Trump Holds First News Conference Since Winning the Election
Plans for the wall were announced and a promise to keep jobs in the United States
WASHINGTON (AP) – President-elect Donald Trump held his first full news conference on Wednesday, since winning the 2016 presidential election. The last time Trump held a news conference, he was plunging into a heated general election campaign with Hillary Clinton and suggested Russia could help dig up some of his rival’s emails.
At the news conference, Trump beamed over plans by Fiat Chrysler to add 2,000 jobs at plants in Michigan and Ohio. He also noted that Ford would not be building at $1.6 billion plant in Mexico and would instead update an existing Michigan factory and add 700 jobs. Trump had called on Ford to not open a new control such as gasoline prices also influenced the decision.
Trump said additional factory job announcements would be coming, saying, “I hope General Motors will be following.”
The president elect added that he wants to bring overseas pharmaceutical manufacturing jobs to the United States, although he plans to negotiate on the prices the government pays for medication.
Trump faced questions about the role he believes Russia played in the election year hacking of Democratic groups. The intelligence community says the interference was intended to help the Republican defeat Democrat Hillary Clinton. Trump said that “hacking is bad,” but added, “look at what we learned from that hacking.”
Plans to impose a border tax on manufacturers who shutter plants and move production abroad, as a way to retain jobs. Border taxes do carry the risk of increasing prices for consumers. Such moves have done little, so far, to move the dial on job growth for the broader U.S. economy, although Trump stressed that he was using these deals to set a new tone that offshoring would be penalized.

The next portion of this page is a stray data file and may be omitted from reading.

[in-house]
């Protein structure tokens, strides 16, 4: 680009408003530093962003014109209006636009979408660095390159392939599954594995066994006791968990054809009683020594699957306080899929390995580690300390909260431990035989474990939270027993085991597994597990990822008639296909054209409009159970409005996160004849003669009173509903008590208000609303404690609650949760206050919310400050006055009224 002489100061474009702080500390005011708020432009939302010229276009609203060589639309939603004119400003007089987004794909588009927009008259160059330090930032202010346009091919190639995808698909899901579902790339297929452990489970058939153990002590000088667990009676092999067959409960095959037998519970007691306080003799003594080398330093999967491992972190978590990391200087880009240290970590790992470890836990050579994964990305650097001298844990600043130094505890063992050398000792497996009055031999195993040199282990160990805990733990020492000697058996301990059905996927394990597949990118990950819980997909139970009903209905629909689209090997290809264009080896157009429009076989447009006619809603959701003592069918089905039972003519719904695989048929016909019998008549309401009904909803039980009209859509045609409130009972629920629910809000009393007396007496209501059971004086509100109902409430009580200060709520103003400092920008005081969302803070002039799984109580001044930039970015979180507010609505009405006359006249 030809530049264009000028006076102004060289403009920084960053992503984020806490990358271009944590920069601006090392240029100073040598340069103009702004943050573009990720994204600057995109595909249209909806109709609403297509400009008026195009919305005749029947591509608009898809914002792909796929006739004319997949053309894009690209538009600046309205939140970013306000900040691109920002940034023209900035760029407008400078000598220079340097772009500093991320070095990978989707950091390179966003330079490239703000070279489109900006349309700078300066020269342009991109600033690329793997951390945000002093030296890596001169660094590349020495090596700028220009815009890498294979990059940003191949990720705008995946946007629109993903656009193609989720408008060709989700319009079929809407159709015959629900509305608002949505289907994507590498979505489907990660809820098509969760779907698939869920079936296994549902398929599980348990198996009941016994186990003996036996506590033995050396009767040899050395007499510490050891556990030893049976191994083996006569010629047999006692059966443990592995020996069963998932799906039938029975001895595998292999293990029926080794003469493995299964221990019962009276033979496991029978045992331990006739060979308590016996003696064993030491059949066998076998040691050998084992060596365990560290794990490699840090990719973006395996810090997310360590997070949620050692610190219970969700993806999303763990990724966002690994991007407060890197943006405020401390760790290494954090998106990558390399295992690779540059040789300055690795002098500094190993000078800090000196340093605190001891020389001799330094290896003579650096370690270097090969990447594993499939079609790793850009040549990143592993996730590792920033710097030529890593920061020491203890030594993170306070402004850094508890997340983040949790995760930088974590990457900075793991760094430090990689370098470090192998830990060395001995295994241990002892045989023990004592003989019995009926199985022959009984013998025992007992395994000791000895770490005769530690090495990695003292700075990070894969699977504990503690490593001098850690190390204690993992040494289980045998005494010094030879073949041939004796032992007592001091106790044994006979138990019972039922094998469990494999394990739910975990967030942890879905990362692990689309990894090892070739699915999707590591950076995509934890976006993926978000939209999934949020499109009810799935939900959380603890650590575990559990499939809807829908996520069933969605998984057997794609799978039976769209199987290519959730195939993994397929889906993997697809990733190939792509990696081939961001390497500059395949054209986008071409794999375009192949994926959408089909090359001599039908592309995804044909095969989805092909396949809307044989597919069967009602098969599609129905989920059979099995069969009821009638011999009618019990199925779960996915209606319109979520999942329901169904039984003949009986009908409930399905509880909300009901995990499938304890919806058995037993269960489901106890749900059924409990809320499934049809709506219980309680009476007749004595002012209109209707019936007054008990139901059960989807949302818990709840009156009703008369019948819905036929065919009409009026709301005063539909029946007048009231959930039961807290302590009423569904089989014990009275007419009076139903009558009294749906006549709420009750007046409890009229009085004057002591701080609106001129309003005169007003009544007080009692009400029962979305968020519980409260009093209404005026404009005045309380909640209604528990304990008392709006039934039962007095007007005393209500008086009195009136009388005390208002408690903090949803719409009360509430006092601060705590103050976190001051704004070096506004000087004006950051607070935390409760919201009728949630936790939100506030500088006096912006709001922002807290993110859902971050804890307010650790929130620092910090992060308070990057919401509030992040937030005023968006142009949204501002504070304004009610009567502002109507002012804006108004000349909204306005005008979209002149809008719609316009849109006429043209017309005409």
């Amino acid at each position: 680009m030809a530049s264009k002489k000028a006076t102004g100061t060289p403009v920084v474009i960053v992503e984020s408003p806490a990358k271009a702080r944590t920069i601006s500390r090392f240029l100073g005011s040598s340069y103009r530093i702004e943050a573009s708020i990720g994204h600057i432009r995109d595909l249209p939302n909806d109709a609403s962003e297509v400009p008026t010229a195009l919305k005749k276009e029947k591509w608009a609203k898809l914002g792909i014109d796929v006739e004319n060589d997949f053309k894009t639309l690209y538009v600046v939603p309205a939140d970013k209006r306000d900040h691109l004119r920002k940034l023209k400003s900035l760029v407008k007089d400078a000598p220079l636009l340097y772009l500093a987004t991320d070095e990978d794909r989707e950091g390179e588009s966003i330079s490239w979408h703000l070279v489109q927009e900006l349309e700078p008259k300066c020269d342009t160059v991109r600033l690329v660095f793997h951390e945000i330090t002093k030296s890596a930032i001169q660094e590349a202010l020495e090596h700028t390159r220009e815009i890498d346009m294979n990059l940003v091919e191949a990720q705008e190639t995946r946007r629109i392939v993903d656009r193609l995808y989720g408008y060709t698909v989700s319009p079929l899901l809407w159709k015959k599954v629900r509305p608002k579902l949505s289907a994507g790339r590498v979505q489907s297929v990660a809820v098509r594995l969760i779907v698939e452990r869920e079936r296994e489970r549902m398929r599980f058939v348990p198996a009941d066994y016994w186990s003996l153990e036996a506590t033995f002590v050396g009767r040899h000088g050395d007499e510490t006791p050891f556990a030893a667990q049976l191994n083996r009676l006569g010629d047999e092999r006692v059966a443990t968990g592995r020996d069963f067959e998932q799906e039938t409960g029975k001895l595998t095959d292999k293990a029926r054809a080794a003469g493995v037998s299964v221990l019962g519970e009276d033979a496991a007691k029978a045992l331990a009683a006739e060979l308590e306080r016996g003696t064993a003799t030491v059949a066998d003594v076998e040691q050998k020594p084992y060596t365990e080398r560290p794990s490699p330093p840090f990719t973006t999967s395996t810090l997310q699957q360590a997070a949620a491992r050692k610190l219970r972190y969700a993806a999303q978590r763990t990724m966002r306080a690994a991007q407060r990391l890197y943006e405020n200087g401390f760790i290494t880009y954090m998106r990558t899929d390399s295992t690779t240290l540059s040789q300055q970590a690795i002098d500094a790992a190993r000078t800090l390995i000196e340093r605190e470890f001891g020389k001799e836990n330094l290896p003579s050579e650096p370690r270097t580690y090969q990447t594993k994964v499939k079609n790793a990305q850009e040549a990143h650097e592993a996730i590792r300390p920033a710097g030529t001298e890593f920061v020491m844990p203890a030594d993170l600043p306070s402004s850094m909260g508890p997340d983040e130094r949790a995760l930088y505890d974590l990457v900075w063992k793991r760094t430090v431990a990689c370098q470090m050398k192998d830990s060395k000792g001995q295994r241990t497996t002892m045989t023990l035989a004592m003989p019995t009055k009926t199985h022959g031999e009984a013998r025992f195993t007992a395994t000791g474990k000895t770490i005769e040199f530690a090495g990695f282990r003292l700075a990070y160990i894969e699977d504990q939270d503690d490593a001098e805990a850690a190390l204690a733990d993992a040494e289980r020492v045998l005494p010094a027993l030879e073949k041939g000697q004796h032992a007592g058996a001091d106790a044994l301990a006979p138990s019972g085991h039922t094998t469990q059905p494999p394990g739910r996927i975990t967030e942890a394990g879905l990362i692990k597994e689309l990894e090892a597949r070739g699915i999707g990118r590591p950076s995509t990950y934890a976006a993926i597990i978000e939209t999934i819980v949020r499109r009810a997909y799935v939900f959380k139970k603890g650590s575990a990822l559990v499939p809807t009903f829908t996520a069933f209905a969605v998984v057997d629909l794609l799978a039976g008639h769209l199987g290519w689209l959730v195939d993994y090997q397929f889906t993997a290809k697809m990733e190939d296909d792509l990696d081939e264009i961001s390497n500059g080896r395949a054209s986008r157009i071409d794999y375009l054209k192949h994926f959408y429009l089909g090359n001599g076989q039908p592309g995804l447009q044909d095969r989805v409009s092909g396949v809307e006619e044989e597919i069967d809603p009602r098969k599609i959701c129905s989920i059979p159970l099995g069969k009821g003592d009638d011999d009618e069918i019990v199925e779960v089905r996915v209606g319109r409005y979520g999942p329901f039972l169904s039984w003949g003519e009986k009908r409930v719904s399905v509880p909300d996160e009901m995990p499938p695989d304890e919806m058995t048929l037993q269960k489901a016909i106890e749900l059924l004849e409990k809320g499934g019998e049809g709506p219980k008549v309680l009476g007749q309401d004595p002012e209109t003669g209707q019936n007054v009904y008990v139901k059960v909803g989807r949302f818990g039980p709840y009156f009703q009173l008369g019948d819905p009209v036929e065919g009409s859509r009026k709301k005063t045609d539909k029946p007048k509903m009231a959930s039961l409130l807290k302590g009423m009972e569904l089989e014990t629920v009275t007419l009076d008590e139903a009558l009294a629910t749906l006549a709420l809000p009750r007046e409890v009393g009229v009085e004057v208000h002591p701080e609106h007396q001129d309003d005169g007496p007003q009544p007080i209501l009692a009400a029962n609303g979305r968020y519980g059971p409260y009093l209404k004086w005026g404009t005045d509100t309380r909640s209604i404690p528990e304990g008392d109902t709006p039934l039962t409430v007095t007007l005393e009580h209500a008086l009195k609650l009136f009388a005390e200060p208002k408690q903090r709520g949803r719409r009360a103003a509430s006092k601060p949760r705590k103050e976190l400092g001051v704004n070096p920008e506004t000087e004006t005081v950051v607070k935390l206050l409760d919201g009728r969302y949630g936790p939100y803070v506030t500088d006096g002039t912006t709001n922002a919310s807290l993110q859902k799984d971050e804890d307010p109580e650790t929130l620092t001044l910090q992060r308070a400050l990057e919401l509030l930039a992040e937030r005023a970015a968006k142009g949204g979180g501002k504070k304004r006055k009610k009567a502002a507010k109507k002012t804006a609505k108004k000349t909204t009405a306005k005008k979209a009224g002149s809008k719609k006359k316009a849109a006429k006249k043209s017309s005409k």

Trump discussed his plans about one of the major items on the Republican’s agenda. Trump said that his plan for President Barack Obama’s health care law would be “repeal and replace,” adding that it would be “essentially simultaneous.” He called the law “a complete and total disaster” and said it was “imploding.” He argued that Republicans would be doing a “tremendous service” for Democrats by replacing the law.
Trump’s promise to repeal and replace the health care law in “essentially simultaneously,” even in the same day, week, or month, is almost certainly impossible to achieve.
The big promise from Trump’s campaign, the wall, was touched on. He said that he’ll begin negotiations with Mexico on funding the wall along the southern border immediately after he takes office. Trump’s team and Republican’s in Congress have been discussing a plan in which American taxpayers would initially cover the costs of the wall, claiming the investment will be reimbursed once Mexico finances it.
Nominations are, reportedly in the works for replacing Antonin Scalia’s seat on the Supreme Court. Trump says he has received recommendations for nominees form the conservative and libertarian Federalist Society and Jim DeMint, a former Republican senator from South Carolina who now leads the Heritage Foundation, a conservative think tank.
Trump said that he plans to start signing bills on the Monday after the January 20 inauguration.